A sheath-positioning spring 60 surrounds spring mounting wall 36 of sheath 30 and projects proximally from spring driving wall 38 into spring seat 26. Sheath positioning spring 60 biases the entire sheath distally and toward a position where distal end 34 of sheath 30 surrounds distal end 16 of needle cannula 12, as shown in FIGS. 2-4. However, spring 60 permits the entire sheath to be telescoped proximally into a position where distal end 16 of needle cannula 12 is exposed and where locks 40 of sheath 30 align with annular groove 28 in needle hub 18.
Sheath-positioning spring 60 is illustrated in FIGS. 1 and 4-6 as a conventional coil spring. However, other configurations may be readily devised by those skilled in the art. For instance, in lieu of a coil spring, an elastomeric collar 60a or an elastomeric resilient bellows 60b may be provided as shown in FIGS. 1a and 1b, respectively. Moreover, for reasons to be more fully described hereinbelow, while not essential it is preferable that the spring constant ("k") associated with safety spring 44 be less than the spring constant associated with sheath positioning spring 60 or its substantial equivalents, such as resilient bellows 60b or elastomeric collar 60a, so as to enable efficient operation of the device with a minimum of effort on the part of a user.
As shown most clearly in FIGS. 2-4, sheath 30 may initially be disposed in an extended condition and in a distal position around needle cannula 12, such that distal end 34 of sheath 30 extends distally to or beyond distal tip 16 of needle cannula 12. In this condition, sheath-positioning spring 60 and safety spring 44 are at their maximum permitted expansions.
Needle assembly 10 is placed in the ready-to-use condition of FIG. 5 by manually urging collar 50 proximally. Initial proximal movement of collar 50 will compress safety spring 44 in the axial direction. As spring 44 approaches a fully compressed condition, further movement of collar 50 will move the entire sheath proximally. If the spring constant selected for spring 44 is less than the spring constant associated with spring 60, a steady, even force exerted by a user will cause spring 44 to compress before spring 60 will commence to compress. As those skilled in the art will realize, continued compression of spring 44 will cause the spring to stiffen. If the initial spring constant of spring 44 is duly selected, at some point intermediate full compression of spring 44, its spring constant will approach that associated with spring 60 so as to cause spring 60 to begin compressing. Thus, without requiring a user to have to alter the force applied upon collar 50, sheath-positioning spring 60 will commence to be compressed and spring mounting wall 36 of sheath 30 will be telescoped into spring seat 26 of needle hub 18. Sufficient proximal movement will frictionally retain collar 50 over locks 40 and will resiliently deflect locks 40 into groove 28. It will be understood, of course, that the spring constants for springs 44 and 60 need not be unequal, and that they may be selected as need or desire dictate, the locking operation of the device being otherwise identical.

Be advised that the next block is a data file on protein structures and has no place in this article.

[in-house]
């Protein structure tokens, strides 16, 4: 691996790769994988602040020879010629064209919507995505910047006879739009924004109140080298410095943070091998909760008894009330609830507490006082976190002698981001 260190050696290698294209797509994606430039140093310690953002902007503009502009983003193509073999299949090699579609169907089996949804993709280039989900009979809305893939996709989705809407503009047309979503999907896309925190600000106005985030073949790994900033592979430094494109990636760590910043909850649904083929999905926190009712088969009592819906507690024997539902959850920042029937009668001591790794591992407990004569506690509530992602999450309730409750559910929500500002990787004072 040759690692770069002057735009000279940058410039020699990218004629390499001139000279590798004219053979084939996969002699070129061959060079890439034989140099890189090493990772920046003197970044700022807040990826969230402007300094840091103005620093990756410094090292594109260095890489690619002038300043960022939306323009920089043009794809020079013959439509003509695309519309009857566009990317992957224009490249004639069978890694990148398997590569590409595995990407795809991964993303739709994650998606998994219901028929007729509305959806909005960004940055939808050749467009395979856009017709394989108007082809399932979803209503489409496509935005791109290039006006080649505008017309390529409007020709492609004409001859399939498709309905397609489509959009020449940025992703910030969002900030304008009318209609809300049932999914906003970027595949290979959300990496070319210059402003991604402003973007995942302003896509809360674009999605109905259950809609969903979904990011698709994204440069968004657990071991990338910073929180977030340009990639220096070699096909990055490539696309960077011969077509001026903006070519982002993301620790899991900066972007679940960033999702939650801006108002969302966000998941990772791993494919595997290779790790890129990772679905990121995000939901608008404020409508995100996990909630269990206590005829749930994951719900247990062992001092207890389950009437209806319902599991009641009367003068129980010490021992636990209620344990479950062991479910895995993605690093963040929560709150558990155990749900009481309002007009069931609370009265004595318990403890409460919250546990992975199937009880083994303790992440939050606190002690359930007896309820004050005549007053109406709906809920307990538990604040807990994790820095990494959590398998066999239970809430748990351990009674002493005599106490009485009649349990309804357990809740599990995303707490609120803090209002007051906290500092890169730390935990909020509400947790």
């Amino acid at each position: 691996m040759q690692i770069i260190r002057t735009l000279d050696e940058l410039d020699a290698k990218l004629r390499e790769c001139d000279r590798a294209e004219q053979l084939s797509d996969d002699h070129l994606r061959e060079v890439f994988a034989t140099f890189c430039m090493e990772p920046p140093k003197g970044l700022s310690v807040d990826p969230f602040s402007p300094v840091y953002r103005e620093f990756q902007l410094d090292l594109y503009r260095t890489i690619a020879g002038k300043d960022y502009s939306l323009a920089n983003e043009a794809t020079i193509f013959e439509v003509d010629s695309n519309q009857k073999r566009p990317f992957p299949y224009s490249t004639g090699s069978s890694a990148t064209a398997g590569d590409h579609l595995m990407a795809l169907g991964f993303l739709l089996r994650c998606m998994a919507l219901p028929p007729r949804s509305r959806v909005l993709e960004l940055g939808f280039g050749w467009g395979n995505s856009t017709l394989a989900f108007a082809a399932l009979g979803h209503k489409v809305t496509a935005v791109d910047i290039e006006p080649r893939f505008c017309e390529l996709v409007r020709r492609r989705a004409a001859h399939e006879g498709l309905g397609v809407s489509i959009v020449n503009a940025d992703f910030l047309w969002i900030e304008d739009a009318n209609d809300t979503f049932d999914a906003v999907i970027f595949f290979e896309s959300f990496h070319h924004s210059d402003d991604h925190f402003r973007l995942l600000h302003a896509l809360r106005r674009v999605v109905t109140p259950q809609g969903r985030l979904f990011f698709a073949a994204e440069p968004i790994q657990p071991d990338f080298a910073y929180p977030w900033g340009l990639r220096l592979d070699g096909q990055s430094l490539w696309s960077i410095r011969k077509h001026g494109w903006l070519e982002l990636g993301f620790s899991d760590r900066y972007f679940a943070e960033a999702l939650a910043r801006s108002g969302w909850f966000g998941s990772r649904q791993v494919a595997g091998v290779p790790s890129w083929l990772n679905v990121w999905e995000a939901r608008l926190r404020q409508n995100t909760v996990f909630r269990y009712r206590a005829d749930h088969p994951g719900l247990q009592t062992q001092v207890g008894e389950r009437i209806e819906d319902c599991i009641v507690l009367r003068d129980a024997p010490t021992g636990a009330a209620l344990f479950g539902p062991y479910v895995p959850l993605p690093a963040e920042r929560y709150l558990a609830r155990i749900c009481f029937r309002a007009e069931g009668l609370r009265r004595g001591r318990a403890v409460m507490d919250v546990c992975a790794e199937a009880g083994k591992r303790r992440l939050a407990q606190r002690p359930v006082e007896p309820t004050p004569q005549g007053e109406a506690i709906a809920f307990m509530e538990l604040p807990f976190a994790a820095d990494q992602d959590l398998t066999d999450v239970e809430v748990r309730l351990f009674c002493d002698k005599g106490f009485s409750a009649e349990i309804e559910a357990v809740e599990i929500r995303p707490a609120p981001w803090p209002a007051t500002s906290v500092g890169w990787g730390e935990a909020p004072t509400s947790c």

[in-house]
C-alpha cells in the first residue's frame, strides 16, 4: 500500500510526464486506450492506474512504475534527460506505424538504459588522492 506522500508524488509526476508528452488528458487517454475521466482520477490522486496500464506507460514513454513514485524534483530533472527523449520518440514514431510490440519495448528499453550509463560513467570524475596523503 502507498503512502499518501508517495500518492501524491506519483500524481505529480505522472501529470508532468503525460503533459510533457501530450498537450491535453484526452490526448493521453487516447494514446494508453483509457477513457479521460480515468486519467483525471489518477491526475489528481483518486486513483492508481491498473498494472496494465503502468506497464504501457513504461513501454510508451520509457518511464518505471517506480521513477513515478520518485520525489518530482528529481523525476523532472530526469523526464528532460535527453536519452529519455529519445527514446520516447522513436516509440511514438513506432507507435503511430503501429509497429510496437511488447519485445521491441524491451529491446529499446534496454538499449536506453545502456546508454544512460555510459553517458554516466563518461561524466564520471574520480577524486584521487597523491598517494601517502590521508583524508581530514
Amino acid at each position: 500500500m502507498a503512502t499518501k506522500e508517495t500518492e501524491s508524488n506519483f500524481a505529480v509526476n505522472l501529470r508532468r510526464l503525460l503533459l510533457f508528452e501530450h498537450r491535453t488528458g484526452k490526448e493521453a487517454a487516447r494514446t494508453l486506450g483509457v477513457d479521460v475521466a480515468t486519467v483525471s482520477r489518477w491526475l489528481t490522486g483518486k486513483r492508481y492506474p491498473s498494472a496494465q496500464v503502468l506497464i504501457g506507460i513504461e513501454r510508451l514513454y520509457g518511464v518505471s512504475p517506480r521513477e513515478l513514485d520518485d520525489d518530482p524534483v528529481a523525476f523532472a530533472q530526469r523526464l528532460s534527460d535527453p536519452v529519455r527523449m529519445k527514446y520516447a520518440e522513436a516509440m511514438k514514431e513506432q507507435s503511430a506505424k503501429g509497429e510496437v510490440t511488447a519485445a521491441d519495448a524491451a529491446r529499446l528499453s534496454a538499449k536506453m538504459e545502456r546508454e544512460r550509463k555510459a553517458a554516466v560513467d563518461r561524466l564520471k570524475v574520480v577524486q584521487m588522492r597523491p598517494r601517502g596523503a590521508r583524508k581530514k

To assist in the retention of collar 50, protrusions or other formations 102 may be molded or otherwise formed on the sheath 30, preferably distally of locks 40. The protrusions may be configured to mate with indentations or like formations 104 molded or otherwise formed on collar 50. See FIG. 5. In addition, as explained below, it will be understood that protrusions 102/indentations 104 may be configured for self-release upon termination of an injection. Thus, needle assembly 10 will be releasably retained in a ready-to-use condition, as seen in FIG. 5, with distal tip 16 of needle cannula 12 being visible to enable proper alignment and positioning of tip 16.
Sheath 30 will collapse as shown in FIG. 6 in response to a proximally directed force exerted on distal end 34 as needle cannula 12 is urged against the injection site (or withdrawal or collection site) such as a patient, a medication vial, an injection port, or the like for administering an injection (or for withdrawing or collecting bodily fluids, medicines or the like). Upon completion of an injection, sheath 30 will resiliently return toward the fully extended condition of FIG. 5. The user of the medical instrument to which needle assembly 10 is attached may then exert a distal force on outwardly extending flange 56 of collar 50 to overcome frictional forces between collar 50 and locks 40, and, if provided, to disengage indentations 104 from protrusions 102. When collar 50 moves distally beyond locks 40, the locks 40 will resiliently return to an undeflected condition free of groove 28. Collar 50 will then be propelled distally under forces exerted by safety spring 44, as safety spring 44 expands toward its unbiased condition. Simultaneously, sheath-positioning spring 60 will expand to move the entire sheath distally and into a position where distal end 34 of sheath 30 can surround distal end 16 of needle cannula 12 as shown in FIG. 4. Accidental needle sticks are at least partly prevented by sheath 30. Further protection from accidental sticks may be provided by cooperation between sheath 30 and safety spring 44 or by a tip guard as disclosed in the above referenced co-pending application. It will also be understood that if the dimensions of the components, inclusive of dimension "b", are appropriately chosen, the injection phase will cause the sheath 30 to move further proximally along the needle cannula so as to cause collar 50 to advance further proximally, resulting in the protrusions 102 being unseated from indentations 104. Thus, when the needle cannula 12 and sheath 30 are withdrawn from the injection site, an automatic resheathing of the needle cannula will result under the combined forces of springs 44 and 60, which can overcome the locking forces provided by locks 40 to expand sheath 30 following withdrawal of the needle cannula.
It will be appreciated and understood by those skilled in the art that further and additional forms of this invention may be realized without departing from the spirit and scope of the appended claims, it being understood that the invention is not to be limited to the specific embodiments shown.
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|U.S. Classification||604/263, 604/198|
|Cooperative Classification||A61M5/3257, A61M5/3275, A61M2005/3267|
|Jun 26, 1995||AS||Assignment|
Owner name: BECTON, DICKINSON AND COMPANY, NEW JERSEY
Free format text: ASSIGNMENT OF ASSIGNORS INTEREST;ASSIGNORS:CAIZZA, RICHARD J.;BELL, JON S.;REEL/FRAME:007560/0465
Effective date: 19940919
|Nov 23, 1999||REMI||Maintenance fee reminder mailed|
|Nov 29, 1999||SULP||Surcharge for late payment|
|Nov 29, 1999||FPAY||Fee payment|
Year of fee payment: 4
|Jul 23, 2003||FPAY||Fee payment|
Year of fee payment: 8
|Jun 22, 2007||FPAY||Fee payment|
Year of fee payment: 12